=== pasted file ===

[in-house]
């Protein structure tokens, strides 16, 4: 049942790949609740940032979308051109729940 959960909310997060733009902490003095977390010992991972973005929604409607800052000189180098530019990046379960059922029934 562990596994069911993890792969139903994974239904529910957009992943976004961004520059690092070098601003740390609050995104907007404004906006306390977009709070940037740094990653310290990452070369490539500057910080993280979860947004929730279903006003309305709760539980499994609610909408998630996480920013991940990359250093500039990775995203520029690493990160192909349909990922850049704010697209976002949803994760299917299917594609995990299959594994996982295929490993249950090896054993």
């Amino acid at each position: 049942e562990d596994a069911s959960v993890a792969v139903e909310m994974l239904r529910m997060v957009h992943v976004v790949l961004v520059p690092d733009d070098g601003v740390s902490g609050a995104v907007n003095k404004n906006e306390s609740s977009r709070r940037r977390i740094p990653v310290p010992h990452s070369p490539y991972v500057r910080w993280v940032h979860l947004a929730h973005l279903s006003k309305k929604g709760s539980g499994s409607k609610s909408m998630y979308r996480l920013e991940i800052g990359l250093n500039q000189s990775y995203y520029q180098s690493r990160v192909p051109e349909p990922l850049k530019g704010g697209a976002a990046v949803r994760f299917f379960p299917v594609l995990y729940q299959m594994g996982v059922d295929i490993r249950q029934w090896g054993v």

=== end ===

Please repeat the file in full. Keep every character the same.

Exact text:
[in-house]
């Protein structure tokens, strides 16, 4: 049942790949609740940032979308051109729940 959960909310997060733009902490003095977390010992991972973005929604409607800052000189180098530019990046379960059922029934 562990596994069911993890792969139903994974239904529910957009992943976004961004520059690092070098601003740390609050995104907007404004906006306390977009709070940037740094990653310290990452070369490539500057910080993280979860947004929730279903006003309305709760539980499994609610909408998630996480920013991940990359250093500039990775995203520029690493990160192909349909990922850049704010697209976002949803994760299917299917594609995990299959594994996982295929490993249950090896054993």
């Amino acid at each position: 049942e562990d596994a069911s959960v993890a792969v139903e909310m994974l239904r529910m997060v957009h992943v976004v790949l961004v520059p690092d733009d070098g601003v740390s902490g609050a995104v907007n003095k404004n906006e306390s609740s977009r709070r940037r977390i740094p990653v310290p010992h990452s070369p490539y991972v500057r910080w993280v940032h979860l947004a929730h973005l279903s006003k309305k929604g709760s539980g499994s409607k609610s909408m998630y979308r996480l920013e991940i800052g990359l250093n500039q000189s990775y995203y520029q180098s690493r990160v192909p051109e349909p990922l850049k530019g704010g697209a976002a990046v949803r994760f299917f379960p299917v594609l995990y729940q299959m594994g996982v059922d295929i490993r249950q029934w090896g054993v």